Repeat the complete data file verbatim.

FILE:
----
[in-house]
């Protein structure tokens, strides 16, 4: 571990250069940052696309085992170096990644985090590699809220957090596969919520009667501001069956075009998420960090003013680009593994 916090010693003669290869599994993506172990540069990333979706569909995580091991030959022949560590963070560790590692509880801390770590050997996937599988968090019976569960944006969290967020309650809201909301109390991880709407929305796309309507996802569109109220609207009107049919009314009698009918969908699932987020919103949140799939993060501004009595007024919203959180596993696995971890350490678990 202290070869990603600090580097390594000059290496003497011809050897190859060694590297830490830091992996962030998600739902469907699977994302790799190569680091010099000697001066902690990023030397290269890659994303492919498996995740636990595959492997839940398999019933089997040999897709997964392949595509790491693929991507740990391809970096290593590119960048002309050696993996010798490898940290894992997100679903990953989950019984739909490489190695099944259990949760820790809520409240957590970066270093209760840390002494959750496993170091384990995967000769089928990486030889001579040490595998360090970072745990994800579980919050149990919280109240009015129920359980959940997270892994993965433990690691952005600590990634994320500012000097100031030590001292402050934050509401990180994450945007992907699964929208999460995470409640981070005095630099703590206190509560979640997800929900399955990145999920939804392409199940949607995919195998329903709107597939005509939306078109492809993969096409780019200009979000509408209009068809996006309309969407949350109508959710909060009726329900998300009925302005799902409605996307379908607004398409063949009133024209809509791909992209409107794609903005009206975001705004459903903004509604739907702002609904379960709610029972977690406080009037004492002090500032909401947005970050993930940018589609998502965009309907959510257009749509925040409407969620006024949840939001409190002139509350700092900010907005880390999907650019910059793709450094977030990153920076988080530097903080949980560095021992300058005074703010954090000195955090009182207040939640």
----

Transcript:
[in-house]
């Protein structure tokens, strides 16, 4: 571990250069940052696309085992170096990644985090590699809220957090596969919520009667501001069956075009998420960090003013680009593994 916090010693003669290869599994993506172990540069990333979706569909995580091991030959022949560590963070560790590692509880801390770590050997996937599988968090019976569960944006969290967020309650809201909301109390991880709407929305796309309507996802569109109220609207009107049919009314009698009918969908699932987020919103949140799939993060501004009595007024919203959180596993696995971890350490678990 202290070869990603600090580097390594000059290496003497011809050897190859060694590297830490830091992996962030998600739902469907699977994302790799190569680091010099000697001066902690990023030397290269890659994303492919498996995740636990595959492997839940398999019933089997040999897709997964392949595509790491693929991507740990391809970096290593590119960048002309050696993996010798490898940290894992997100679903990953989950019984739909490489190695099944259990949760820790809520409240957590970066270093209760840390002494959750496993170091384990995967000769089928990486030889001579040490595998360090970072745990994800579980919050149990919280109240009015129920359980959940997270892994993965433990690691952005600590990634994320500012000097100031030590001292402050934050509401990180994450945007992907699964929208999460995470409640981070005095630099703590206190509560979640997800929900399955990145999920939804392409199940949607995919195998329903709107597939005509939306078109492809993969096409780019200009979000509408209009068809996006309309969407949350109508959710909060009726329900998300009925302005799902409605996307379908607004398409063949009133024209809509791909992209409107794609903005009206975001705004459903903004509604739907702002609904379960709610029972977690406080009037004492002090500032909401947005970050993930940018589609998502965009309907959510257009749509925040409407969620006024949840939001409190002139509350700092900010907005880390999907650019910059793709450094977030990153920076988080530097903080949980560095021992300058005074703010954090000195955090009182207040939640």